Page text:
Samsung Genio Touch review: Samsung Genio Touch

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The Good Generally good interface; stylish, customisable design; decent music player.

The Bad No 3G or Wi-Fi support; low-resolution camera; no Qwerty keypad option.

The Bottom Line The Samsung Genio Touch offers a stylish design and plenty of smart-phone-like features, backed up by a good music player and a generally decent user interface. If you can overlook the lack of 3G and Wi-Fi connectivity, and the occasional usability issue, you'll find it's a pretty good budget handset with some clever tricks up its sleeve

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6.5 Overall

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You don't have to be a Genio to work out who Samsung's new touchscreen phone is aimed at. Bright colours, interchangeable back covers and built-in Facebook support are all dead giveaways that the Genio Touch is intended for the younger generation. It's also cheap. You can pick one up for free on a £20-per-month contract, £100 on a pay-as-you-go deal, and £130 SIM-free.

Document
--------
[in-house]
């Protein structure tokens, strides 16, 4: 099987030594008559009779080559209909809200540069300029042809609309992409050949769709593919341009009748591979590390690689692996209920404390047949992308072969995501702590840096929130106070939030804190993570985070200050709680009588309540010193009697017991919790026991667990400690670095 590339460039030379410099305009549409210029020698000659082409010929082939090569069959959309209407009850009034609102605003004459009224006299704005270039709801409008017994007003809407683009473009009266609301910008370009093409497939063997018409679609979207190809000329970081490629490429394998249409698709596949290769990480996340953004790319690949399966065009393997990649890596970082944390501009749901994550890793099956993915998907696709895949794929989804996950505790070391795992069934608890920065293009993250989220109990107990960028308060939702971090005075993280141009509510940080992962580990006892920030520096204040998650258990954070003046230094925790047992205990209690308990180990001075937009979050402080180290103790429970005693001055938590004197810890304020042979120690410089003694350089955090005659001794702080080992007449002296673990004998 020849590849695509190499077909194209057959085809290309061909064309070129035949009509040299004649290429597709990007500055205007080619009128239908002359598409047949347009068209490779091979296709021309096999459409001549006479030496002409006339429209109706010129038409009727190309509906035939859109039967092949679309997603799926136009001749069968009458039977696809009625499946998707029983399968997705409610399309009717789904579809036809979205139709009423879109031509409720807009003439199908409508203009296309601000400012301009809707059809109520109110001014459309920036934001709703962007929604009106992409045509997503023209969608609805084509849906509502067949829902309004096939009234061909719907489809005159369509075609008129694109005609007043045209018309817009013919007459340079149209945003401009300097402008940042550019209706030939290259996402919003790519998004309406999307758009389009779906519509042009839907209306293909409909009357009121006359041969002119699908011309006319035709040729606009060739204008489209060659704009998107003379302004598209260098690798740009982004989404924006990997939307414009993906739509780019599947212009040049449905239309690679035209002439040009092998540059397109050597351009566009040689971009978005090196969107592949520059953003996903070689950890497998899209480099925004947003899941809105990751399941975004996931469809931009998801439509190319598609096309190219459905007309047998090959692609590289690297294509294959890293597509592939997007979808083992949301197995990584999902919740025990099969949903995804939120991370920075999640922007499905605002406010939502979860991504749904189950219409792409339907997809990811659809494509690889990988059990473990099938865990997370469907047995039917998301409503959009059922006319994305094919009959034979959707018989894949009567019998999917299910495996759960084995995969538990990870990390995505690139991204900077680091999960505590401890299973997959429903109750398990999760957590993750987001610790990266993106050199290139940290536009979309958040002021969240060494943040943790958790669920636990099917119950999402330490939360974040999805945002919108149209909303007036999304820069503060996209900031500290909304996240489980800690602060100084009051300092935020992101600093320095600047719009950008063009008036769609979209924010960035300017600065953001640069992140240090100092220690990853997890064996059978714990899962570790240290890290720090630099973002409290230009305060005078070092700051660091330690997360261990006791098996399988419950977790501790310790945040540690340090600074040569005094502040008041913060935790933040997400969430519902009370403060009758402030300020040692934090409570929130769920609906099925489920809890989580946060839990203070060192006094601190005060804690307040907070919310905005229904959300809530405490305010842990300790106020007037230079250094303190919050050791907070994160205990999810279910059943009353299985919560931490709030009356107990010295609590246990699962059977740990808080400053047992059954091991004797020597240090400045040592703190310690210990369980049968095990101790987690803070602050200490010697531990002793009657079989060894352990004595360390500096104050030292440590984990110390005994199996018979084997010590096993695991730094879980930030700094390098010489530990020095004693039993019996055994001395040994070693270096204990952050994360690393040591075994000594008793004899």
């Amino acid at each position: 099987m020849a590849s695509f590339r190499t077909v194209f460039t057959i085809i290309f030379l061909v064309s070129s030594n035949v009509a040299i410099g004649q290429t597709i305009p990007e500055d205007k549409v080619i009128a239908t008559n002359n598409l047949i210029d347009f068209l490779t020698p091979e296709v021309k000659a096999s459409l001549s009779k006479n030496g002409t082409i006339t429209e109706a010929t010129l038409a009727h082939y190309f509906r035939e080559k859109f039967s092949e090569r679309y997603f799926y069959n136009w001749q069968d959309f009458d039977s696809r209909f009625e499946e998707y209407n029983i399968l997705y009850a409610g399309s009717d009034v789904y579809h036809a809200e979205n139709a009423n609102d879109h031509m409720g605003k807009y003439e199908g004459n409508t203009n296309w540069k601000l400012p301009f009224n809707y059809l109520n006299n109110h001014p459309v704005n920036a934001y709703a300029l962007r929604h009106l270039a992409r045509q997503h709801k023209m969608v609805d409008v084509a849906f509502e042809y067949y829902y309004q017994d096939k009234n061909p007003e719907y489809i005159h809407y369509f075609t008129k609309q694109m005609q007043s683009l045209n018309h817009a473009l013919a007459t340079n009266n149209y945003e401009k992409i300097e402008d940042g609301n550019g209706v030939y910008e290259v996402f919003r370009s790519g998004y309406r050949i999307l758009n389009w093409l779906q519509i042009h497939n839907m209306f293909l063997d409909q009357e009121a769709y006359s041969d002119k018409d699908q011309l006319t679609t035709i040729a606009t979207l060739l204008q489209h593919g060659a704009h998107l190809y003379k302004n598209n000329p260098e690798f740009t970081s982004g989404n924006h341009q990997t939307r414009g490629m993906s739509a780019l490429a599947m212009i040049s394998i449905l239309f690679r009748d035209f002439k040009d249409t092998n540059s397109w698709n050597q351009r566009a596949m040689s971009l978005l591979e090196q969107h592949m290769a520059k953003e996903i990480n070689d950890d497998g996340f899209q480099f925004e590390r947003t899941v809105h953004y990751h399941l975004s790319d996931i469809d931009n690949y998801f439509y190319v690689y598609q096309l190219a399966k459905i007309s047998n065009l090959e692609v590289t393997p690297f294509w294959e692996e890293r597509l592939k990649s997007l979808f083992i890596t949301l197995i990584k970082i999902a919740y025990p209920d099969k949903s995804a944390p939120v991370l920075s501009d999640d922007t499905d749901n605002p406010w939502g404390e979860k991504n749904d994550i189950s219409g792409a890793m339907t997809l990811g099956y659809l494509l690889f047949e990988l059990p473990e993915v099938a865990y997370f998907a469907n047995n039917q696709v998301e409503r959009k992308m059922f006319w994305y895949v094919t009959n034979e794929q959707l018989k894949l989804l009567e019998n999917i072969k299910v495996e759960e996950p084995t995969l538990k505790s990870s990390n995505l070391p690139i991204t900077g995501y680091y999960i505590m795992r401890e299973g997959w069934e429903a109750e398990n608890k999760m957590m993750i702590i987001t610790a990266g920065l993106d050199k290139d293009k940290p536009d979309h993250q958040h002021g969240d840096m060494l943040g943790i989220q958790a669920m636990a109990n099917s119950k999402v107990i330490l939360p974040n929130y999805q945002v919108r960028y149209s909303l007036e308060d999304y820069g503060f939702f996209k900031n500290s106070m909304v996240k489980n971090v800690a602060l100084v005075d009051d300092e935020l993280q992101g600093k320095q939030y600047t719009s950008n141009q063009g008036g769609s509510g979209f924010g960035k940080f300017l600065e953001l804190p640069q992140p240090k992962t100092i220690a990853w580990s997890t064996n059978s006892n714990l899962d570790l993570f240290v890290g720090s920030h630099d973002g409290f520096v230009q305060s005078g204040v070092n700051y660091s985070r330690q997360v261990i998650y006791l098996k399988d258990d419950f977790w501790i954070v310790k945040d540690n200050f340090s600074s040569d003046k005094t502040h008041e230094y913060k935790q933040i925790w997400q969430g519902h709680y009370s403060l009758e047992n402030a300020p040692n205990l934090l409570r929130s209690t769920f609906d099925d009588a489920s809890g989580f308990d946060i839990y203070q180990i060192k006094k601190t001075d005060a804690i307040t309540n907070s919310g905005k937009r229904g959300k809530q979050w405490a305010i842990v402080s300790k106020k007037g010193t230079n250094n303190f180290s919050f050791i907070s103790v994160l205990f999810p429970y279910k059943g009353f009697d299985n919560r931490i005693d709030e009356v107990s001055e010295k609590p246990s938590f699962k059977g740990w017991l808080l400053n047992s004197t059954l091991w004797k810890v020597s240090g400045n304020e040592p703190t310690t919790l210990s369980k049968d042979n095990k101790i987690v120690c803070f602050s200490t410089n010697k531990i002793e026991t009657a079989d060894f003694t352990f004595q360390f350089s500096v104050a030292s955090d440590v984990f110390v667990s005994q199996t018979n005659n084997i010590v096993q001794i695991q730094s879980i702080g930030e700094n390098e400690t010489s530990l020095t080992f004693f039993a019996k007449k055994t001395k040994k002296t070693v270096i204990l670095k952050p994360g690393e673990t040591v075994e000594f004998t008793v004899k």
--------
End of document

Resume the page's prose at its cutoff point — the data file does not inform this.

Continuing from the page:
Young at heart
The Touch is small for a touchscreen phone and pretty light too. The interchangeable back cover may seem like a gimmick, but it actually has a fairly major impact on the look of the device. A slick white back cover gives it a more grown-up, Apple-type feel, whereas a bright orange or pink cover with a swirly pattern makes a more rambunctious statement.

The Touch is comfortable to hold, and hard to fault in terms of build quality, with only a couple of tiny niggles spoiling an otherwise well-engineered handset. The microSD card slot, for example, is underneath the back cover. Unlike some phones, however, the slot isn't hidden beneath the battery, so it's not too difficult to get at, particularly since the clip-on cover is so easy to remove.

The interface has also been designed well. There are three different home screens and a pop-up sidebar that hosts a selection of widgets, for easy access to your favourite applications -- Facebook, YouTube and Twitter all come pre-loaded. The handset also gives vibrating feedback with every finger swipe or button press, which is a pleasing touch. A clever 'smart unlock' feature allows you to use your own personalised finger gesture to access the phone's home screen or launch apps when it's locked.

All the usual tools can be found in the main menu, such as a calendar, file browser and so on. We particularly like the visual 'photo contacts' phone book. Add all of its features up and you have a handset that's beginning to look rather like a smart phone.

Butter fingers
The Touch isn't quite as slick, however, when it comes to actual operation. We found the touchscreen somewhat less responsive than those of other devices of this type, and it can be frustrating to use. Scrolling through a list of options can often result in one of the choices being selected accidentally, for example.

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